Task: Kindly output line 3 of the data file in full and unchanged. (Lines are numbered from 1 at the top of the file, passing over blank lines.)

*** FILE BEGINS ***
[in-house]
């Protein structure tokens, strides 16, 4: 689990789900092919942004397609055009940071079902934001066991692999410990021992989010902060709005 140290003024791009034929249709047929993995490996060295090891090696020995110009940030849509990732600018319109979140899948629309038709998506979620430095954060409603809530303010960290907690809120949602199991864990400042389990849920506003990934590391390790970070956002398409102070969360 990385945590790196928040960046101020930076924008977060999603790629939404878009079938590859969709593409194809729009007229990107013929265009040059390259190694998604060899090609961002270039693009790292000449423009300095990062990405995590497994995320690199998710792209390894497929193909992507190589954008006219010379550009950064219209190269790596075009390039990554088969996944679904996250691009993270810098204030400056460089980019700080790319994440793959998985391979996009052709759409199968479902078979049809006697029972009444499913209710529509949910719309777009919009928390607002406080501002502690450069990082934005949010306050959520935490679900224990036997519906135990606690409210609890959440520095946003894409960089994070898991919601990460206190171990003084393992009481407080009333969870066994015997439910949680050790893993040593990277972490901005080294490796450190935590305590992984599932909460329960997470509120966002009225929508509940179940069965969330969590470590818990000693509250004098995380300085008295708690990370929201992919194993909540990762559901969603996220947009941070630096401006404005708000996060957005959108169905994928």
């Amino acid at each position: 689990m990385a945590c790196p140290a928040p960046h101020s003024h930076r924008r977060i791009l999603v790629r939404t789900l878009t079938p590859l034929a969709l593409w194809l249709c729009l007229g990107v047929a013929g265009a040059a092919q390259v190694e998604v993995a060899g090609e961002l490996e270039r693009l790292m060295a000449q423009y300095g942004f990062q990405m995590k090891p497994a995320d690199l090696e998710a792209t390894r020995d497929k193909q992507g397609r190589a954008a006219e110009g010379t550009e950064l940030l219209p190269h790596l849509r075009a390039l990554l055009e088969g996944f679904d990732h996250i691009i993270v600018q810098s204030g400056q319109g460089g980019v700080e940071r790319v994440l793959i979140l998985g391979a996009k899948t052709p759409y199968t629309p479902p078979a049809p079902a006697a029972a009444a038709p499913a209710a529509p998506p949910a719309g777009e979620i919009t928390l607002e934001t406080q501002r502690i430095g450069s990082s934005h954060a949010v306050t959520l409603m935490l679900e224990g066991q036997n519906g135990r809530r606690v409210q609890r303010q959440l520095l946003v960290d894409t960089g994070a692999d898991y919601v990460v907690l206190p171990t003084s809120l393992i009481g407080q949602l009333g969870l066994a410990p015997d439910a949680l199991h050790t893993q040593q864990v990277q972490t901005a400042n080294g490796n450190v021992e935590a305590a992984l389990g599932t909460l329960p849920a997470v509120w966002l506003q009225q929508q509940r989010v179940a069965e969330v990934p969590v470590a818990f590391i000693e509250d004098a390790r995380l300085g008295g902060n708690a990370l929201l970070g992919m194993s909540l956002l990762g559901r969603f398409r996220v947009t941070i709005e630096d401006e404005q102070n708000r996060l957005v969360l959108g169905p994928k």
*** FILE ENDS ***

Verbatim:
């Amino acid at each position: 689990m990385a945590c790196p140290a928040p960046h101020s003024h930076r924008r977060i791009l999603v790629r939404t789900l878009t079938p590859l034929a969709l593409w194809l249709c729009l007229g990107v047929a013929g265009a040059a092919q390259v190694e998604v993995a060899g090609e961002l490996e270039r693009l790292m060295a000449q423009y300095g942004f990062q990405m995590k090891p497994a995320d690199l090696e998710a792209t390894r020995d497929k193909q992507g397609r190589a954008a006219e110009g010379t550009e950064l940030l219209p190269h790596l849509r075009a390039l990554l055009e088969g996944f679904d990732h996250i691009i993270v600018q810098s204030g400056q319109g460089g980019v700080e940071r790319v994440l793959i979140l998985g391979a996009k899948t052709p759409y199968t629309p479902p078979a049809p079902a006697a029972a009444a038709p499913a209710a529509p998506p949910a719309g777009e979620i919009t928390l607002e934001t406080q501002r502690i430095g450069s990082s934005h954060a949010v306050t959520l409603m935490l679900e224990g066991q036997n519906g135990r809530r606690v409210q609890r303010q959440l520095l946003v960290d894409t960089g994070a692999d898991y919601v990460v907690l206190p171990t003084s809120l393992i009481g407080q949602l009333g969870l066994a410990p015997d439910a949680l199991h050790t893993q040593q864990v990277q972490t901005a400042n080294g490796n450190v021992e935590a305590a992984l389990g599932t909460l329960p849920a997470v509120w966002l506003q009225q929508q509940r989010v179940a069965e969330v990934p969590v470590a818990f590391i000693e509250d004098a390790r995380l300085g008295g902060n708690a990370l929201l970070g992919m194993s909540l956002l990762g559901r969603f398409r996220v947009t941070i709005e630096d401006e404005q102070n708000r996060l957005v969360l959108g169905p994928k």